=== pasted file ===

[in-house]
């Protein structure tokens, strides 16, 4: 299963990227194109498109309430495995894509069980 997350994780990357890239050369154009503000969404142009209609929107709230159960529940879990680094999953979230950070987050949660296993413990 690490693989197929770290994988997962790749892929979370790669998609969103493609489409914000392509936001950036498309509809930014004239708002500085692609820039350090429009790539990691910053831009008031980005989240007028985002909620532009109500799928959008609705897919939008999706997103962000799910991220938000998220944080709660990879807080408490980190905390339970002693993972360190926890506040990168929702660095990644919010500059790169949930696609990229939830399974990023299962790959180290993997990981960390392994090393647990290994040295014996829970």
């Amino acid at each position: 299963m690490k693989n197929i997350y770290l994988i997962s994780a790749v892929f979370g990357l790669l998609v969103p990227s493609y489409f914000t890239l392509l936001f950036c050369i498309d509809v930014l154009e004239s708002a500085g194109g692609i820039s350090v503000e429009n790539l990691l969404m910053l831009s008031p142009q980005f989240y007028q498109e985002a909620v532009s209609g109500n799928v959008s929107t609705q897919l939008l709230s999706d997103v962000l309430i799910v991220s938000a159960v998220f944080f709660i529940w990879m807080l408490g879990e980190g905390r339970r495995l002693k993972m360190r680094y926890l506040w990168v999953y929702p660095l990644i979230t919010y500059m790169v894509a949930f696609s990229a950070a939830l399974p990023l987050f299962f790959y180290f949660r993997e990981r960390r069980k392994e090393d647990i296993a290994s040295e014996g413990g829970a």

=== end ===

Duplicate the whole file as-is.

[in-house]
């Protein structure tokens, strides 16, 4: 299963990227194109498109309430495995894509069980 997350994780990357890239050369154009503000969404142009209609929107709230159960529940879990680094999953979230950070987050949660296993413990 690490693989197929770290994988997962790749892929979370790669998609969103493609489409914000392509936001950036498309509809930014004239708002500085692609820039350090429009790539990691910053831009008031980005989240007028985002909620532009109500799928959008609705897919939008999706997103962000799910991220938000998220944080709660990879807080408490980190905390339970002693993972360190926890506040990168929702660095990644919010500059790169949930696609990229939830399974990023299962790959180290993997990981960390392994090393647990290994040295014996829970």
């Amino acid at each position: 299963m690490k693989n197929i997350y770290l994988i997962s994780a790749v892929f979370g990357l790669l998609v969103p990227s493609y489409f914000t890239l392509l936001f950036c050369i498309d509809v930014l154009e004239s708002a500085g194109g692609i820039s350090v503000e429009n790539l990691l969404m910053l831009s008031p142009q980005f989240y007028q498109e985002a909620v532009s209609g109500n799928v959008s929107t609705q897919l939008l709230s999706d997103v962000l309430i799910v991220s938000a159960v998220f944080f709660i529940w990879m807080l408490g879990e980190g905390r339970r495995l002693k993972m360190r680094y926890l506040w990168v999953y929702p660095l990644i979230t919010y500059m790169v894509a949930f696609s990229a950070a939830l399974p990023l987050f299962f790959y180290f949660r993997e990981r960390r069980k392994e090393d647990i296993a290994s040295e014996g413990g829970a």